To set up the environment for the maintenance stored procedures, you start by creating a database to hold the statistics gathered during each execution. The Create Admin Database script creates a database named AdminData containing two tables. The DBCCStatistics table holds the results of the DBCC SHOWCONTIG WITH TABLERESULTS command that the uspBuildFragList stored procedure uses. You can delete the TableRowCounts table; the stored procedures in this article don't use it. Be aware that if you change the database name, you must modify the setup scripts of the stored procedures I discuss here and replace all references to AdminData with the correct database name.

The next step is to load and run the uspBuildFragList script. It creates the uspBuildFragList stored procedure in the AdminData database. If you changed the database name, do a search for AdminData and replace it with the new database name.

Repeat the previous step with the uspDefragTables, uspRecompile, and the DBMaintenance scripts. You must create uspDefragTables and uspRecompile before DBMaintenance because DBMaintenance has references to the first two stored procedures.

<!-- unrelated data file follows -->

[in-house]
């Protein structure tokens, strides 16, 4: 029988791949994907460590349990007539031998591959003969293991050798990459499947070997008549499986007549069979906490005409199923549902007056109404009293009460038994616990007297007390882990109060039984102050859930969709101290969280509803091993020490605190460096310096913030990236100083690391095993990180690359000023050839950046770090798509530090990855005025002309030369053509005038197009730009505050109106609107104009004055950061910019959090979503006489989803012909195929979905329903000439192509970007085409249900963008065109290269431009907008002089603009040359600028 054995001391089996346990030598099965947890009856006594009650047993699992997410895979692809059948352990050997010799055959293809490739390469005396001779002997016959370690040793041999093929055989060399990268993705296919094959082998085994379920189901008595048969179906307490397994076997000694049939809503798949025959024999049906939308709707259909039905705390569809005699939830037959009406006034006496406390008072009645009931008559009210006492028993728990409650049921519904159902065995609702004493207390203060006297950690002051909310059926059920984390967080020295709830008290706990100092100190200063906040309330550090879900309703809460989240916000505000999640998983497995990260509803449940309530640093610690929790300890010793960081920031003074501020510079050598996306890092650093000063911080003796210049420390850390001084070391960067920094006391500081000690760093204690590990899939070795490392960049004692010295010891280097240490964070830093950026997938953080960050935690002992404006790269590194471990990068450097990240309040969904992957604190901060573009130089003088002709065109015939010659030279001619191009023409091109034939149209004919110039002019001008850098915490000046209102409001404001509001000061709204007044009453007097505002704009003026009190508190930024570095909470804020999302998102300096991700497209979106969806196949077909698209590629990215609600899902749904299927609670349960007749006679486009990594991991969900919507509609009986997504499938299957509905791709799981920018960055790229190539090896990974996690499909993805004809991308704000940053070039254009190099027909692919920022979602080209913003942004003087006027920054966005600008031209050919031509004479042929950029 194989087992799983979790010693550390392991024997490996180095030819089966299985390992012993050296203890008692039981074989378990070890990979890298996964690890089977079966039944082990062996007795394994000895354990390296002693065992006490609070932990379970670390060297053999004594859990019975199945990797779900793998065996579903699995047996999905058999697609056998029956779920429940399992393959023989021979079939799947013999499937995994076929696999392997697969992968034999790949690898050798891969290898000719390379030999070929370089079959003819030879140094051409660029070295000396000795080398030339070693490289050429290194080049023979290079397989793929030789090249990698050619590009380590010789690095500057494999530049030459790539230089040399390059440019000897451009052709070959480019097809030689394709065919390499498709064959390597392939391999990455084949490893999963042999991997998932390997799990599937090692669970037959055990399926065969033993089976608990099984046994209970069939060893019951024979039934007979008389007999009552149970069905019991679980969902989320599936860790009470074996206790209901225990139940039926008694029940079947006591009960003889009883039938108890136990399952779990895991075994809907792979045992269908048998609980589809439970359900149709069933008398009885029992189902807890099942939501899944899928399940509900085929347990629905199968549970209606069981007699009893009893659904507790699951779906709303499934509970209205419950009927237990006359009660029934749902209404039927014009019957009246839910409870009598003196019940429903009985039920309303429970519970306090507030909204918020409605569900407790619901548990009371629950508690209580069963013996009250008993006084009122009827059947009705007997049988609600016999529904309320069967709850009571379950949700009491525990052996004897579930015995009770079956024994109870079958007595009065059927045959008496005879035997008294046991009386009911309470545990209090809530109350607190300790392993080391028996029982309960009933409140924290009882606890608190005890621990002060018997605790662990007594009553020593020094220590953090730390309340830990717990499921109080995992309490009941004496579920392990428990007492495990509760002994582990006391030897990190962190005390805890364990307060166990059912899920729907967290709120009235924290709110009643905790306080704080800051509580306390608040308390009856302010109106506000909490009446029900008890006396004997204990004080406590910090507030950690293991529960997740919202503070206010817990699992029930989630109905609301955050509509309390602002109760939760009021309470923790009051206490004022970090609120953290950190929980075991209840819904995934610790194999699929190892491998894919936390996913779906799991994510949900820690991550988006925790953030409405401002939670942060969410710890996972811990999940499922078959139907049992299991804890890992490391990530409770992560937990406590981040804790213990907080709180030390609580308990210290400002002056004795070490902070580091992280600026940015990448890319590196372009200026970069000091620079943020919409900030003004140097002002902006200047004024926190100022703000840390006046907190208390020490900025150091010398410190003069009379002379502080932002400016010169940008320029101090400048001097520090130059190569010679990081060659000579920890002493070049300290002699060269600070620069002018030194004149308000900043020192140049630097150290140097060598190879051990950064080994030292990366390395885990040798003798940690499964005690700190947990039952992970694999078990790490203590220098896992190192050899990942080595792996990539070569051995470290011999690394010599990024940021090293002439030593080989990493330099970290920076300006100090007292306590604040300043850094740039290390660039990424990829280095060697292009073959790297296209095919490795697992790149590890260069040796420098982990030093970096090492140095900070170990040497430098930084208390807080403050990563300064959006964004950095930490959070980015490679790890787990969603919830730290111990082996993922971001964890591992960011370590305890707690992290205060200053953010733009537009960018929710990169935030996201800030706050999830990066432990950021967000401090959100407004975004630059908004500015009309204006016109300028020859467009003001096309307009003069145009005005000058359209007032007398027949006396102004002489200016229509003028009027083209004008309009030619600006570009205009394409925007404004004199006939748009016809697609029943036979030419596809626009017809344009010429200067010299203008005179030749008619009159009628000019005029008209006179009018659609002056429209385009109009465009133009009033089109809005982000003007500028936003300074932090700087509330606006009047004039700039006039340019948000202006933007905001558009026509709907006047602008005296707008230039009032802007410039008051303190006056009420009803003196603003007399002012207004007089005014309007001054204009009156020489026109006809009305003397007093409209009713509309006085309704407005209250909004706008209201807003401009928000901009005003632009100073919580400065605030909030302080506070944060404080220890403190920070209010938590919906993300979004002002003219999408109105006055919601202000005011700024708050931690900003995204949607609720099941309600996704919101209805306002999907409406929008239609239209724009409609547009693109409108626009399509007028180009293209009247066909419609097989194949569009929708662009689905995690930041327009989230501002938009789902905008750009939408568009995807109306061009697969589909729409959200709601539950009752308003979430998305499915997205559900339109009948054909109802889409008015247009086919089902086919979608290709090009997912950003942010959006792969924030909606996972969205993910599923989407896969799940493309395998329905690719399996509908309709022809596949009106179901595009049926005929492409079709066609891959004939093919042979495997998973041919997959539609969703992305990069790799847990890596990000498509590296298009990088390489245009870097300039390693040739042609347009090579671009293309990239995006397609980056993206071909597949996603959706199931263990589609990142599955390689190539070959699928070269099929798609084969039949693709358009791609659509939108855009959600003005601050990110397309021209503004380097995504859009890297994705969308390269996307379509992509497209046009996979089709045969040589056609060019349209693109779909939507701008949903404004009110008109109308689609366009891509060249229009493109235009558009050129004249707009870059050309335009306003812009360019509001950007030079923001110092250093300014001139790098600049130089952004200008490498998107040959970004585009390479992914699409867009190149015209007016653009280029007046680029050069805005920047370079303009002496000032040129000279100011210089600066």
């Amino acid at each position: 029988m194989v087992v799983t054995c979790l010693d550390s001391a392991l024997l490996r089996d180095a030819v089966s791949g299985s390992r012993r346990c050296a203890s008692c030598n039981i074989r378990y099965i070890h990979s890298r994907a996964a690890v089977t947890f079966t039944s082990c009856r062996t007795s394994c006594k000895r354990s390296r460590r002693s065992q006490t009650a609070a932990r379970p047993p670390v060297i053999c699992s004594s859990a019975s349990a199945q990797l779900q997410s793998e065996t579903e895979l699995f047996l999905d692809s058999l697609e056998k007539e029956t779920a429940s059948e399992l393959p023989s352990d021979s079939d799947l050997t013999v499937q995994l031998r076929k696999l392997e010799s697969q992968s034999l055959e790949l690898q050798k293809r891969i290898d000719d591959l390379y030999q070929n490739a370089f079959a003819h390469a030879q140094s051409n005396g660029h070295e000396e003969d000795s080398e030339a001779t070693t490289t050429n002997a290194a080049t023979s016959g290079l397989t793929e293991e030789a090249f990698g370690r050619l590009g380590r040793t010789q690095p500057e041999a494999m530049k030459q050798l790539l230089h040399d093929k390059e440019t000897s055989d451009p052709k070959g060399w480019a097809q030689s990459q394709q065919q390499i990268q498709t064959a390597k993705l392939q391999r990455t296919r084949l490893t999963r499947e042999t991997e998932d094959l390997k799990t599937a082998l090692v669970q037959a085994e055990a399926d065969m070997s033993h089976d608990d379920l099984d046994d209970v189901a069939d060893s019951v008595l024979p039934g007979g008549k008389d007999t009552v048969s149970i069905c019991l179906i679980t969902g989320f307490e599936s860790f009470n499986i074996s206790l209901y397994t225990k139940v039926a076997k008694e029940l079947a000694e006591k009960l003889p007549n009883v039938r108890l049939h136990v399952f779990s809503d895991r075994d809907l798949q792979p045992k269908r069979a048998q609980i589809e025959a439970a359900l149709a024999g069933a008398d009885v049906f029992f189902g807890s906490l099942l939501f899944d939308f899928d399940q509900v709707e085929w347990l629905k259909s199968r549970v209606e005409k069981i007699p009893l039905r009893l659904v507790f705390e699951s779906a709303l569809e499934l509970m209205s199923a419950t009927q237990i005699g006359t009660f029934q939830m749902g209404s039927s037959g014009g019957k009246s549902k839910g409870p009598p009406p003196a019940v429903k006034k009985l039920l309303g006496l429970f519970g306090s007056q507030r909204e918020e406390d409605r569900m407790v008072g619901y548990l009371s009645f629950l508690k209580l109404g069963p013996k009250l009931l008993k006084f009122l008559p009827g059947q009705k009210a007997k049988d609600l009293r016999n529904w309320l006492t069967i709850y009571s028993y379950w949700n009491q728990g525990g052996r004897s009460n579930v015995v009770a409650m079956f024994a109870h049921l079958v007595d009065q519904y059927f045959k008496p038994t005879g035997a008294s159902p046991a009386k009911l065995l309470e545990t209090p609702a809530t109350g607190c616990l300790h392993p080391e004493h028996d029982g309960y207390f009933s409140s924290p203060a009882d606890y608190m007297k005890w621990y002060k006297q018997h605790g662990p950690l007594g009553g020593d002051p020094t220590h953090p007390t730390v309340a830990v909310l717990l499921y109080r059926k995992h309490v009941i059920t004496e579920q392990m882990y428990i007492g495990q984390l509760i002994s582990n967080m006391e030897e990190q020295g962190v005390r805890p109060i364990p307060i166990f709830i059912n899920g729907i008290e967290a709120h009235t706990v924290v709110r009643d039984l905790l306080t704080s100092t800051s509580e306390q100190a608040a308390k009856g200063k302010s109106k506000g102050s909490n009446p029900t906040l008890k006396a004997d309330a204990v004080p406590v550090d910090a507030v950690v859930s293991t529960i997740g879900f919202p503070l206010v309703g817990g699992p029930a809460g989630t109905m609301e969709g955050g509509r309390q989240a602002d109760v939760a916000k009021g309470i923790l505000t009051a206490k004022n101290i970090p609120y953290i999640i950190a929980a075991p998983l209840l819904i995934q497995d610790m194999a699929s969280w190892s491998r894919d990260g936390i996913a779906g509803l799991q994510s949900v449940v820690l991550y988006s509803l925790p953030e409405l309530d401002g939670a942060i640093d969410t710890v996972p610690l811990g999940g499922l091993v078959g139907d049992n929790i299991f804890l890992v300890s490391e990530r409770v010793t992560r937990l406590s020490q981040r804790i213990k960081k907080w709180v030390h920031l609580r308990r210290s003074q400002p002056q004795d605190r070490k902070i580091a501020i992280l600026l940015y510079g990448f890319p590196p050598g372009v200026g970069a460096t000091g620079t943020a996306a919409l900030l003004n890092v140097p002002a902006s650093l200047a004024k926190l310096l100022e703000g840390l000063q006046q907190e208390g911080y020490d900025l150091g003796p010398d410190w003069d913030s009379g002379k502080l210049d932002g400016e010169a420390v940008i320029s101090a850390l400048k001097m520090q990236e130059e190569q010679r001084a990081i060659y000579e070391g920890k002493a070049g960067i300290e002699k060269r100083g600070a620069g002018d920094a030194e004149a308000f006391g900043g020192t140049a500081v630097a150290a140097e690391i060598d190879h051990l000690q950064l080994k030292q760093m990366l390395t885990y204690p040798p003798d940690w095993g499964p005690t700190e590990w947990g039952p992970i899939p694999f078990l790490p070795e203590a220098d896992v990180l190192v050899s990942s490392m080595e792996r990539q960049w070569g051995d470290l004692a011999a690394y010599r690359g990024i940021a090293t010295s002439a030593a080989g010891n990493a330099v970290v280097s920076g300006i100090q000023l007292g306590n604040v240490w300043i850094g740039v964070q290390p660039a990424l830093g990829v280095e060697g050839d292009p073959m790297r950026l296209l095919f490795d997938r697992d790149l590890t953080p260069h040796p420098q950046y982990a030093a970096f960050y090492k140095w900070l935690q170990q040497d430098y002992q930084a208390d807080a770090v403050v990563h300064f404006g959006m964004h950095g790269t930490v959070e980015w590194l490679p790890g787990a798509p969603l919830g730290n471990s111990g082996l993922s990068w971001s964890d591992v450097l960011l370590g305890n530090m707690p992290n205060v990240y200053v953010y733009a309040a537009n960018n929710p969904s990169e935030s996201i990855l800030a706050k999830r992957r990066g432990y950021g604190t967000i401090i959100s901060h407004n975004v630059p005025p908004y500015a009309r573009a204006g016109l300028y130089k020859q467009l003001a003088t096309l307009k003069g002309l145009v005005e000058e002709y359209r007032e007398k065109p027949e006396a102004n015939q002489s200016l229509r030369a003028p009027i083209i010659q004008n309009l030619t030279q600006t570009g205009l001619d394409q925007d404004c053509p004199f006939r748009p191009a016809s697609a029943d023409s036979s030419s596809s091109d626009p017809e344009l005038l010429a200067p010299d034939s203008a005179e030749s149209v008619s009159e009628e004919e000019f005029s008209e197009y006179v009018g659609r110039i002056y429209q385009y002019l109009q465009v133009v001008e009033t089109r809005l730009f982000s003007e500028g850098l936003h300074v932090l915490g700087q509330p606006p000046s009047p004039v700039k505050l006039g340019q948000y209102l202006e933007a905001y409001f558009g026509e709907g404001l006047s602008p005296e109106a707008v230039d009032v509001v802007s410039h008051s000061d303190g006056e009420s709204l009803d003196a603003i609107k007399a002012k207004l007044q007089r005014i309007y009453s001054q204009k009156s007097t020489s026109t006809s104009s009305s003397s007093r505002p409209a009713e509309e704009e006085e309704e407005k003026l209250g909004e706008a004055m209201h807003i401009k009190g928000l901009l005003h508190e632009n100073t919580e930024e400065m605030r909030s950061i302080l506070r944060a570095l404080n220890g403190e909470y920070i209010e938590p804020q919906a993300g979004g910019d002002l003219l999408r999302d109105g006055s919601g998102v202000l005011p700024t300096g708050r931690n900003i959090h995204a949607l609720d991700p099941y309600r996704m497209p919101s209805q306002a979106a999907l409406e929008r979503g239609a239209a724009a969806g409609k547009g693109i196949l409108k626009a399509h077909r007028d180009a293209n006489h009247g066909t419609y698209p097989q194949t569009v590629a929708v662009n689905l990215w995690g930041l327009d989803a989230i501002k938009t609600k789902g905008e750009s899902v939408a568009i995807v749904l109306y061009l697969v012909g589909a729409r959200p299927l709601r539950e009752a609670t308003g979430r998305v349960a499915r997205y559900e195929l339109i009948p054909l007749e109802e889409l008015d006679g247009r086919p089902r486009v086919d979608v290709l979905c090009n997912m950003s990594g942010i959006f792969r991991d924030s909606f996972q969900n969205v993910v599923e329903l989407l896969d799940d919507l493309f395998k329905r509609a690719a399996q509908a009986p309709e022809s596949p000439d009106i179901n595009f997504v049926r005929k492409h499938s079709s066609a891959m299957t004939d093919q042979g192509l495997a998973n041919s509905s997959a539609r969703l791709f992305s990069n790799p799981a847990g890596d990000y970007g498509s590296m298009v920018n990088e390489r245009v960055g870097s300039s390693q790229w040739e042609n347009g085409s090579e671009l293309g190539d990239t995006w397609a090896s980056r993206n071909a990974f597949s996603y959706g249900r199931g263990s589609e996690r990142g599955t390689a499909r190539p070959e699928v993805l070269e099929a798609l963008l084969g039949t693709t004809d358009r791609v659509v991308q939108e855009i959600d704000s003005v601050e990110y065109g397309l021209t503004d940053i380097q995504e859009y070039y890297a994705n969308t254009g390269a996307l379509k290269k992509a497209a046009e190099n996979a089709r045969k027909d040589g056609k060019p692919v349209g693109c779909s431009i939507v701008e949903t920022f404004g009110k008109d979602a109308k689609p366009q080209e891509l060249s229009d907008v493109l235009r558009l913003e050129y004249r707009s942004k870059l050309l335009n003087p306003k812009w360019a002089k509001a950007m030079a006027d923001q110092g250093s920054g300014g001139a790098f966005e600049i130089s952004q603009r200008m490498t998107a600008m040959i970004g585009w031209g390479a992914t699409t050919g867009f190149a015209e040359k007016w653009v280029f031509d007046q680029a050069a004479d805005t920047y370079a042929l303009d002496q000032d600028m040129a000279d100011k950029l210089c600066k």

DBMaintenance is the stored procedure that does all the work. Note the use of DBCC UPDATEUSAGE at the beginning of the proceudre. This command performs a step that's essential to obtain accurate results for DBCC SHOWCONTIG. Create a job that includes a T-SQL step for each database that you want to monitor and/or defragment by using the following code:

Exec DBMaintenance 10, ‘database name'

Database name is the name of the database you want to defragment, and 10 is the maximum fragmentation allowed before uspDefragTables runs DBCC DBREINDEX. In my tests, less than 10 percent fragmentation didn't seem to help performance, and it usually caused all my tables to be defragmented each night, which almost doubled the time the maintenance procedure took to finish. Remember that these maintenance tasks create heavy disk activity; therefore, you should schedule the job during a time when you can afford the drag on performance.

All these tasks are well suited to multithreaded, parallel processing. In my tests, run individually in sequence, my five databases took about 90 minutes, on average, to defragment. Run as five separate jobs executing in parallel, it took about 55 minutes on average. Additionally, try to schedule the task so that it finishes before a full backup of the database starts. Defragmentation and backups compete for almost every resource that SQL Server uses; therefore, it's best if they don't run at the same time.